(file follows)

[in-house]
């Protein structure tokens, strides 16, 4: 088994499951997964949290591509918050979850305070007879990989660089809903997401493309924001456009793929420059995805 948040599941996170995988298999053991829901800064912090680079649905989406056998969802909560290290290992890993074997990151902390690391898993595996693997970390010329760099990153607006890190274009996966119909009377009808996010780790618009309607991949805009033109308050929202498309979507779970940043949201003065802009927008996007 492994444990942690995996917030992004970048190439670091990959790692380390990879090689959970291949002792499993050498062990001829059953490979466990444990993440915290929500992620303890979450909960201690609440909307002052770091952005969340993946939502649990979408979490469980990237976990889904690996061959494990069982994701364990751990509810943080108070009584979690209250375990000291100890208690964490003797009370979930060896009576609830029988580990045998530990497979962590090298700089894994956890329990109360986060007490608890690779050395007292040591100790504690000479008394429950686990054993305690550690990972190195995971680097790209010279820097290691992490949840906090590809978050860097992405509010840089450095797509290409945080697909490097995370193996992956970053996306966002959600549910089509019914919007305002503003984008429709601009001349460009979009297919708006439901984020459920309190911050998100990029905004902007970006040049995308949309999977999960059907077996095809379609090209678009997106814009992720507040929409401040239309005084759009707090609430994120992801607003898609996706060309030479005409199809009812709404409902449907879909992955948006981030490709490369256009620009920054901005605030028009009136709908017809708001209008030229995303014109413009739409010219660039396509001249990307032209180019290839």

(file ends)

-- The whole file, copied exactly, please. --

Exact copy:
[in-house]
């Protein structure tokens, strides 16, 4: 088994499951997964949290591509918050979850305070007879990989660089809903997401493309924001456009793929420059995805 948040599941996170995988298999053991829901800064912090680079649905989406056998969802909560290290290992890993074997990151902390690391898993595996693997970390010329760099990153607006890190274009996966119909009377009808996010780790618009309607991949805009033109308050929202498309979507779970940043949201003065802009927008996007 492994444990942690995996917030992004970048190439670091990959790692380390990879090689959970291949002792499993050498062990001829059953490979466990444990993440915290929500992620303890979450909960201690609440909307002052770091952005969340993946939502649990979408979490469980990237976990889904690996061959494990069982994701364990751990509810943080108070009584979690209250375990000291100890208690964490003797009370979930060896009576609830029988580990045998530990497979962590090298700089894994956890329990109360986060007490608890690779050395007292040591100790504690000479008394429950686990054993305690550690990972190195995971680097790209010279820097290691992490949840906090590809978050860097992405509010840089450095797509290409945080697909490097995370193996992956970053996306966002959600549910089509019914919007305002503003984008429709601009001349460009979009297919708006439901984020459920309190911050998100990029905004902007970006040049995308949309999977999960059907077996095809379609090209678009997106814009992720507040929409401040239309005084759009707090609430994120992801607003898609996706060309030479005409199809009812709404409902449907879909992955948006981030490709490369256009620009920054901005605030028009009136709908017809708001209008030229995303014109413009739409010219660039396509001249990307032209180019290839």